WASHINGTON — An apparent suicide bomber struck the U.S. embassy in the Turkish capital of Ankara today. The State Department confirmed a 'terrorist blast' at the embassy, but didn't give any word on casualties.
A defense official told McClatchy on condition of anonymity that at least one American was killed in the blast, though the information couldn't be independently confirmed. Other news reports say two people died in the bombing.
The official also said that the bomber was able to breach the embassy's first security perimeter before detonating. The State Department said only that the explosion occurred "at a checkpoint on the perimeter of our embassy compound in Ankara," according to a statement from spokeswoman Victoria Nuland.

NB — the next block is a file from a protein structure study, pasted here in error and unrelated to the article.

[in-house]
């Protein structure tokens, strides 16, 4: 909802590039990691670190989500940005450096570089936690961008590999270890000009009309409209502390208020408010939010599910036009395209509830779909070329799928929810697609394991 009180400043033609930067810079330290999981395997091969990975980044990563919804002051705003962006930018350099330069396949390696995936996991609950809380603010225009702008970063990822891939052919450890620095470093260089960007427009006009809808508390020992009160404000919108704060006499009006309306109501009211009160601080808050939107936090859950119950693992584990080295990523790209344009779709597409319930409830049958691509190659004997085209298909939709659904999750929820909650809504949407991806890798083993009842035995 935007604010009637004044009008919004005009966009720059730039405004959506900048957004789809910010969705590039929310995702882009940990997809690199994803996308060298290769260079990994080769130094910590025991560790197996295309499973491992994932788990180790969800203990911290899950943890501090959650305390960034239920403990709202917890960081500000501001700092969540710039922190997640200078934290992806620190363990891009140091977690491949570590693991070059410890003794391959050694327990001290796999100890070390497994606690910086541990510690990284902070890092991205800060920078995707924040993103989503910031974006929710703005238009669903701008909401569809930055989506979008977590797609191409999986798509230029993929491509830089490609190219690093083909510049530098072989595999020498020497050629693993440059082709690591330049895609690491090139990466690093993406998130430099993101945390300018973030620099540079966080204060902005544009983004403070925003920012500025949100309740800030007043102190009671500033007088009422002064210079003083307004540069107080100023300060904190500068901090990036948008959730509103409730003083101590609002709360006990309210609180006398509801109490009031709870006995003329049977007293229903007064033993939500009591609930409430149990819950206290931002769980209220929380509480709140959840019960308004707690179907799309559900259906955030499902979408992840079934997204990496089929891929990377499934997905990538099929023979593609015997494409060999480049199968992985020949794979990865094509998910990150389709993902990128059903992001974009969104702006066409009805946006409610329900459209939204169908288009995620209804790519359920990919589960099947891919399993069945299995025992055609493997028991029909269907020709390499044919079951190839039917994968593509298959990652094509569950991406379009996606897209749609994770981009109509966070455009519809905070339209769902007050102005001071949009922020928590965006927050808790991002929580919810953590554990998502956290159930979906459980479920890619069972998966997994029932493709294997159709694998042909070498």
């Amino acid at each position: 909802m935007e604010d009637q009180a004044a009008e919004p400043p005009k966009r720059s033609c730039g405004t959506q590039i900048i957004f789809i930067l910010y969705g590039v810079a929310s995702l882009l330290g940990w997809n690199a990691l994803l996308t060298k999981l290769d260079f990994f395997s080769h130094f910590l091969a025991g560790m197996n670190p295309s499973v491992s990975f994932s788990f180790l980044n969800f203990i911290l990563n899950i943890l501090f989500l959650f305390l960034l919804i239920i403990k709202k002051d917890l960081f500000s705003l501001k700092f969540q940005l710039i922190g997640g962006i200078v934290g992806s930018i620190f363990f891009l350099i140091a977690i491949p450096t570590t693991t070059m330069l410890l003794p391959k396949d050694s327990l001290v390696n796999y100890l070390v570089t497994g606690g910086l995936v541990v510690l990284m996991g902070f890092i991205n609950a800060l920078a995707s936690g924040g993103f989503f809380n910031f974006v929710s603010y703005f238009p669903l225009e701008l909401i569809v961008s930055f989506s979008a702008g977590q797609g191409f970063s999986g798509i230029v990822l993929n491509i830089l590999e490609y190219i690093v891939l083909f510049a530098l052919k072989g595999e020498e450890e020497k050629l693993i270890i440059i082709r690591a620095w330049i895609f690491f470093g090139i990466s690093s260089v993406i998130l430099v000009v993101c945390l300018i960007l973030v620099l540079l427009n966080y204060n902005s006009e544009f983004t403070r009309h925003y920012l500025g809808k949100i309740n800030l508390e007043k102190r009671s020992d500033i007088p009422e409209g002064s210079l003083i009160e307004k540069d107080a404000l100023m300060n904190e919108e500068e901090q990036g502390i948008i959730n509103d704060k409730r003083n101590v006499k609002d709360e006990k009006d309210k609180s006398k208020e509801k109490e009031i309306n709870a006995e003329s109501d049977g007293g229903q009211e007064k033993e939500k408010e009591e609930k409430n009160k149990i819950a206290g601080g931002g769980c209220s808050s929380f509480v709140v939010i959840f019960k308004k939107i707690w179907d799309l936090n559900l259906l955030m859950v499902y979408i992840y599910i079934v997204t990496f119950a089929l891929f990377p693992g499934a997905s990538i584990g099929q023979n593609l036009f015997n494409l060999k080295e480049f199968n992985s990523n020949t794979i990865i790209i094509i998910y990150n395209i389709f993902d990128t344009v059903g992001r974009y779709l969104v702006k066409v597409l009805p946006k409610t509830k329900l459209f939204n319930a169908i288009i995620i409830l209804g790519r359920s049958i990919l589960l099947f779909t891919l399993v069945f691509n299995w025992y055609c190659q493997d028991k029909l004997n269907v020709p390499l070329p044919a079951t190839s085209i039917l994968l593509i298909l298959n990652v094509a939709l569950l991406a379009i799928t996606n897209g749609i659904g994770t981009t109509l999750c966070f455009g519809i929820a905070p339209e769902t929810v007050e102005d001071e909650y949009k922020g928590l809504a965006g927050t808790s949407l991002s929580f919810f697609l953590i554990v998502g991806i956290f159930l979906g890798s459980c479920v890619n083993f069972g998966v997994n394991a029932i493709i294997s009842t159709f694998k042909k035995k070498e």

"We are working closely with the Turkish national police to make a full assessment of the damage and the casualties, and to begin an investigation," Nuland said.
The attack underscores the debate around diplomatic security that raged after the deadly Sept. 11 attacks on the U.S. consulate and a nearby CIA annex in the eastern Libyan city of Benghazi.
The attack also comes on Secretary of State Hillary Clinton's last day in office. Later today, incoming secretary John Kerry is expected to be sworn in, with Monday to be his first day on the job.